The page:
← Return to Fully Vaccinated Against COVID-19? What Activities Can I Resume?

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All those CDC guidance are a little bit of CYA, because they don't know yet for sure, and don't trust the pretty clear information obtained from Israel, because it was not generated in the US.
The precautions are mostly because they don't know yet if fully vaccinated persons can still carry the virus and pass it on to other people. The Israeli data indicates that this seems not to be the case.

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It is known that a fully vaccinated person can actually become infected with the virus.

My daughter, a school nurse, had to inform 2 of her fully-vaccinated staff members that they tested positive last week, but as far as she knows, their illness is not severe. My other daughter, and ER and tele-health nurse for a major medical center has had fully-vaccinated colleagues test positive, but again not get seriously ill. This was after their second dose, but she did not know how much time had elapsed.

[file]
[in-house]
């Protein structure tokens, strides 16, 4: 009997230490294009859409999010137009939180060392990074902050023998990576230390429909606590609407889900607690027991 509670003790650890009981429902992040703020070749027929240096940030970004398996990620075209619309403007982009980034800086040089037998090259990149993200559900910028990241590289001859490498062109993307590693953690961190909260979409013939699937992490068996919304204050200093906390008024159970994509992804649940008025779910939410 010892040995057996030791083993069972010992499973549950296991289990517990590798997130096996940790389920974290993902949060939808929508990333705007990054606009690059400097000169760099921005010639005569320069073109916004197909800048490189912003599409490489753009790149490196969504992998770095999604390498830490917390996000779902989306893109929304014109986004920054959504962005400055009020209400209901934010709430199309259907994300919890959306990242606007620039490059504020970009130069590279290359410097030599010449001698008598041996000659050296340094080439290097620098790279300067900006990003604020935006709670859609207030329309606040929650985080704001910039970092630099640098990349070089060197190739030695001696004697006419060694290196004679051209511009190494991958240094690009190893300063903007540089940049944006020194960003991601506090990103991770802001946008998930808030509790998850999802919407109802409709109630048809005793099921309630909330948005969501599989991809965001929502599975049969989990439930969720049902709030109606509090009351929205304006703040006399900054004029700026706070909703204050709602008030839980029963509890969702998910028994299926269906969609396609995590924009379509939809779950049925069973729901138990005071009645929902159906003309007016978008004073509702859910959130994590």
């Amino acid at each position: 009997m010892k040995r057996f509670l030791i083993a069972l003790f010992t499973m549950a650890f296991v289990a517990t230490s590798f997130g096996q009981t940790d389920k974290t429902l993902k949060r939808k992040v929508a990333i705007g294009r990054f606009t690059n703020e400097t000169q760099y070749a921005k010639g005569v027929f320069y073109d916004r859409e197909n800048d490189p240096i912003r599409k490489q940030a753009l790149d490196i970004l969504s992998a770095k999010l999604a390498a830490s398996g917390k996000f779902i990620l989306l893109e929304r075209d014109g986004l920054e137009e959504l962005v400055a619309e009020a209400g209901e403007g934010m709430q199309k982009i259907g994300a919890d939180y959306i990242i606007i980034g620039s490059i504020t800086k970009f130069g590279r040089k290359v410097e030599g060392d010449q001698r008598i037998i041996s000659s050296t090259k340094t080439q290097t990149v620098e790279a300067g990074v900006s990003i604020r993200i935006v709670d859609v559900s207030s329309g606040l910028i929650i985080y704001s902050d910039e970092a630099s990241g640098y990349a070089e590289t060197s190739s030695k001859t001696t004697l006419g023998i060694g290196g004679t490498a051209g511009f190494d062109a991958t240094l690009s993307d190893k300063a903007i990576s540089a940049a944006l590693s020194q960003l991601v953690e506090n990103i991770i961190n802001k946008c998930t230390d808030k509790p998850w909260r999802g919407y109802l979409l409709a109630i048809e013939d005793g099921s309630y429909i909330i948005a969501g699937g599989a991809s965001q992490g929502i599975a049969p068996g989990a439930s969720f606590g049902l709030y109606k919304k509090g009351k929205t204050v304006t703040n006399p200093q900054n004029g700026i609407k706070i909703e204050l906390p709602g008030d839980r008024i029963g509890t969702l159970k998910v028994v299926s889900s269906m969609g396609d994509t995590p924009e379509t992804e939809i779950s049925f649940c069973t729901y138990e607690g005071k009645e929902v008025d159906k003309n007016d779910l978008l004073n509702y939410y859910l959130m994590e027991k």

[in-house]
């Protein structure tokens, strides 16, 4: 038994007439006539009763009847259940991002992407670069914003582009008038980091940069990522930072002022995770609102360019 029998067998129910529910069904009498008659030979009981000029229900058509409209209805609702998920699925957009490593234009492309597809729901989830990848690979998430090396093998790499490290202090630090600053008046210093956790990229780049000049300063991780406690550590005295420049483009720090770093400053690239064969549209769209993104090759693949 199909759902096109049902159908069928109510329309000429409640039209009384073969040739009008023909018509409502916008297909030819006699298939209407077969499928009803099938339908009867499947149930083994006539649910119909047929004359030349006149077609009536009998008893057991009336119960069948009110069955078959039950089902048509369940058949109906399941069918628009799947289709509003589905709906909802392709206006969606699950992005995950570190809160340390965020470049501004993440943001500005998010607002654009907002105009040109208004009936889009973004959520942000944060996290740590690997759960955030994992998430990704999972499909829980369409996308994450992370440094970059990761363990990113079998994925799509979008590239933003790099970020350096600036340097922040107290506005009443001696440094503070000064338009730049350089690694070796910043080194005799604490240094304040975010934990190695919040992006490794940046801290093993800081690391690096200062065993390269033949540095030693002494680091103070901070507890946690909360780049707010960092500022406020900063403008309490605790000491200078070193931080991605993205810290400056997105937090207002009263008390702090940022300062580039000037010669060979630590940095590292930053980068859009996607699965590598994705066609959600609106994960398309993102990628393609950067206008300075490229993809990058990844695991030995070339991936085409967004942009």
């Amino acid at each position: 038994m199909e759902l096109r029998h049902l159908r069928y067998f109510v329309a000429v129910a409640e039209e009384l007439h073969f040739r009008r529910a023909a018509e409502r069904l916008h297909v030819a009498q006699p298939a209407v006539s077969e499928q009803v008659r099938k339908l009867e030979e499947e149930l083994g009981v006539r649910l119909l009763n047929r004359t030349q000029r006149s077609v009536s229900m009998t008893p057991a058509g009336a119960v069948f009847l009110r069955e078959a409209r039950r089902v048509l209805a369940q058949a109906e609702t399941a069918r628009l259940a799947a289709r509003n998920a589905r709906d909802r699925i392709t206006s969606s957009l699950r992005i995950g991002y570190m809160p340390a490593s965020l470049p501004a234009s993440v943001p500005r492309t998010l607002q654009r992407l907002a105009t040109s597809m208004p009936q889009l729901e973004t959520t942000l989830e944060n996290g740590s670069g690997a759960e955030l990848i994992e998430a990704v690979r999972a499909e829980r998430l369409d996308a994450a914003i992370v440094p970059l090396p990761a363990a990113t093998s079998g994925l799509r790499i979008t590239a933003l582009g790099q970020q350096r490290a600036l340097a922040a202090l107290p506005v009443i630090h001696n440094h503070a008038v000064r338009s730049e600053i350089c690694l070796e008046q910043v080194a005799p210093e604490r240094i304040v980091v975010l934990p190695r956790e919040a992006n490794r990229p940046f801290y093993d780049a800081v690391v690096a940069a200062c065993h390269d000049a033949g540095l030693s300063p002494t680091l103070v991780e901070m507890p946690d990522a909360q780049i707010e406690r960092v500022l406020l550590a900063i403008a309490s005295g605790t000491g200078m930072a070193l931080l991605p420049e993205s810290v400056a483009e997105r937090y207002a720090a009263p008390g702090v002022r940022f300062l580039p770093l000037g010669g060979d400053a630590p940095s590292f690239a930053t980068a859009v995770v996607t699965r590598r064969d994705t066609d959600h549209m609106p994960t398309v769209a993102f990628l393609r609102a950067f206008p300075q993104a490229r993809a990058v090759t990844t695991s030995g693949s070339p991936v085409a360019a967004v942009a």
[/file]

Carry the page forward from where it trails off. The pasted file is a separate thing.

I assume that if one tests positive with either saliva or nasal swab tests, one is shedding enough virus to infect someone else. For that reason, we are taking precautions until further notice.

@lindes– Hello. I can understand your cynicism after the year that we have had. Israel has issued "green passes" to people who have been fully vaccinated. They according to critics of this it's too soon. Green passes can be obtained about 8 days after the last vaccination. The vaccinations do not lick in until 12 or more days.
It's interesting how other countries work and Israel is a very forward-thinking country but we live in America and our guidelines might be stricter but we are safer.

It is already known that people who have been vaccinated can carry and spread COVID-19. And if you have had it you can get it again, however not as bad.
You are also right that there is probably some CYA but since this new transparent administration information has been pretty forthcoming.

I hope that you will think again about what to consider is safe for yourself and others. We at Mayo Connect rely heavily on science-based information. I think that the CDC guidelines are prudent and safe. Better to be safe than sorry, right?

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